He hung up the phone, deliberated for a few moments and rang his Mum’s mobile. David stood in the hall, close to the bottom of the stairs, listening to it ring. His Mum’s phone rang for almost a minute before he gave up.


David sat by the fire for about twenty minutes, hoping one of his parents would call him back. He started timing the slamming noises. They came at a rate of one a minute.

At six o’clock, he decided that sitting around wasn’t the answer and that since he had been left in charge of the house, it was up to him to take action. He went back upstairs and studied the piece of rope hanging from the attic door. It was about a metre above his head and if he jumped high enough, he could just touch it but not grasp it.

SLAM! David’s heart beat quickly as he carried a stool from the spare bedroom and set it down beneath the trapdoor. He stood on it, reached up and gripped the rope easily. Taking a deep breath, he tugged it and the trapdoor fell open, narrowly missing striking his head! A gust of sour air blew down, smelling of damp and dust. David promptly sneezed.

An aluminium ladder, attached to the door by a spring, had swung down also. David extended it all the way to the ground. He climbed up and poked his head through the entrance. It was much colder in the attic and pitch black. He felt around for the lightswitch and a single bulb came on nearby. It cast a little pool of light close to the entrance, and threw long, deep shadows across the floorboards. David climbed into the attic and stood beside the opening, peering into the darkness. The attic was full of old furniture, discarded toys, yellowing books – piles of them, mostly his Mum’s – and general junk. His Dad often referred to the attic as ‘the junkyard’ – with good reason.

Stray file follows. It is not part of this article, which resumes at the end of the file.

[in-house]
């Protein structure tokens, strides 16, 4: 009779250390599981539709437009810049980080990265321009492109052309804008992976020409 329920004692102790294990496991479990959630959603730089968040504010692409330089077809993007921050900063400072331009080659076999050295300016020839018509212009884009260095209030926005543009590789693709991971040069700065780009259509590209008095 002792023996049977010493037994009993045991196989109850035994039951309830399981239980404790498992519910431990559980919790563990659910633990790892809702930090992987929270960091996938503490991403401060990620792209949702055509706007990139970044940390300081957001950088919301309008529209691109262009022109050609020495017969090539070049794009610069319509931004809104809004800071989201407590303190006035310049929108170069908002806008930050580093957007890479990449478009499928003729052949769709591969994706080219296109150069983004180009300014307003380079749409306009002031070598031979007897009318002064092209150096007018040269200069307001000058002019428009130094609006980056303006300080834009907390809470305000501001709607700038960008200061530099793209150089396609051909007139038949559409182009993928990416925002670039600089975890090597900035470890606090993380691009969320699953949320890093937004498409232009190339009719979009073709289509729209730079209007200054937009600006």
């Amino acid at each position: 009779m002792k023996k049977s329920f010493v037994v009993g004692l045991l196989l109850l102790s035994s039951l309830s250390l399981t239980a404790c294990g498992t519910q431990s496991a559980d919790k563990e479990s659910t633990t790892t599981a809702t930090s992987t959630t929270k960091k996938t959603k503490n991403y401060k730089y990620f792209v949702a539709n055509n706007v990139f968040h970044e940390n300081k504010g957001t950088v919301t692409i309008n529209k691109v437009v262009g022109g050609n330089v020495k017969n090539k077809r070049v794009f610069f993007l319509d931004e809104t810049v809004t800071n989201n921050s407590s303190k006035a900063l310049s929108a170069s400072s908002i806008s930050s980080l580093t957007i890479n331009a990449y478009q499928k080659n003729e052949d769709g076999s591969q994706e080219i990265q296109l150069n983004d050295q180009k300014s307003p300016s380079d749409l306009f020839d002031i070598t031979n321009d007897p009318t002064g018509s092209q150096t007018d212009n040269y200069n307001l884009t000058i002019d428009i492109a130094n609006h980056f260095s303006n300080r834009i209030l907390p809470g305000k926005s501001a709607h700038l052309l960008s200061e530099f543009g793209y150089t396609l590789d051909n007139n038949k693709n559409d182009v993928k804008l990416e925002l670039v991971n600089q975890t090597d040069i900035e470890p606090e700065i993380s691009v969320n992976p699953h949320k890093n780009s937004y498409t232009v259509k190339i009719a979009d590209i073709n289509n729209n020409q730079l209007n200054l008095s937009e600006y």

The wind whistled around the eaves; the rain hammered on the roof. David walked cautiously across the boards, trying to see further ahead. Dustsheets covered various items and loomed up, eerie and ghostlike. Beyond the pool of light it was difficult to see anything at all. The confines of the attic stretched out in front for a considerable distance, all high pointed roof, overhead beams, dusty artefacts and deep, deep shadows.

David reckoned he was about halfway through the attic, the little bright entrance receding behind him, when a further SLAM! made him jump violently and cry out in shock. It came from close by, behind a huge jumbled pile of broken chairs. His breathing ragged and shaky, David took a series of nervous steps around the obstruction. Although the solitary light bulb was by now far behind him, there seemed to be a new source of light just ahead…